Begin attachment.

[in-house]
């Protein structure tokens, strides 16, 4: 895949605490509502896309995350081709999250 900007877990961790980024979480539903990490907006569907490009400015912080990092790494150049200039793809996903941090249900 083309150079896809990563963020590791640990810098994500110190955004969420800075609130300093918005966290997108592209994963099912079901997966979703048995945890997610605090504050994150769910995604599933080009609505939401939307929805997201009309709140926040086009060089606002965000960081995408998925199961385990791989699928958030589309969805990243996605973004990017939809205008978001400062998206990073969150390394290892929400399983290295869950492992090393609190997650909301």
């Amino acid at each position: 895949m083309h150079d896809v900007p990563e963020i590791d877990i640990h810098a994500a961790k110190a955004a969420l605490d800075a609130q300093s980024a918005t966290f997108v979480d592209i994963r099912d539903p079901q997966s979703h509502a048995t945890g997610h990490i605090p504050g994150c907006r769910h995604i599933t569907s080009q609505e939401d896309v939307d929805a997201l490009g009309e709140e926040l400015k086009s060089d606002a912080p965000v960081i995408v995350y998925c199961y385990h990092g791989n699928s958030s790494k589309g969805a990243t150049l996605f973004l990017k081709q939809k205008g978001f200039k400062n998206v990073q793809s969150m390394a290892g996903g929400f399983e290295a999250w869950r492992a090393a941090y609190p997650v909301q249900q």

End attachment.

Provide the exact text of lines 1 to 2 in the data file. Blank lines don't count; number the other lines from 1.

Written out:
[in-house]
């Protein structure tokens, strides 16, 4: 895949605490509502896309995350081709999250 900007877990961790980024979480539903990490907006569907490009400015912080990092790494150049200039793809996903941090249900 083309150079896809990563963020590791640990810098994500110190955004969420800075609130300093918005966290997108592209994963099912079901997966979703048995945890997610605090504050994150769910995604599933080009609505939401939307929805997201009309709140926040086009060089606002965000960081995408998925199961385990791989699928958030589309969805990243996605973004990017939809205008978001400062998206990073969150390394290892929400399983290295869950492992090393609190997650909301």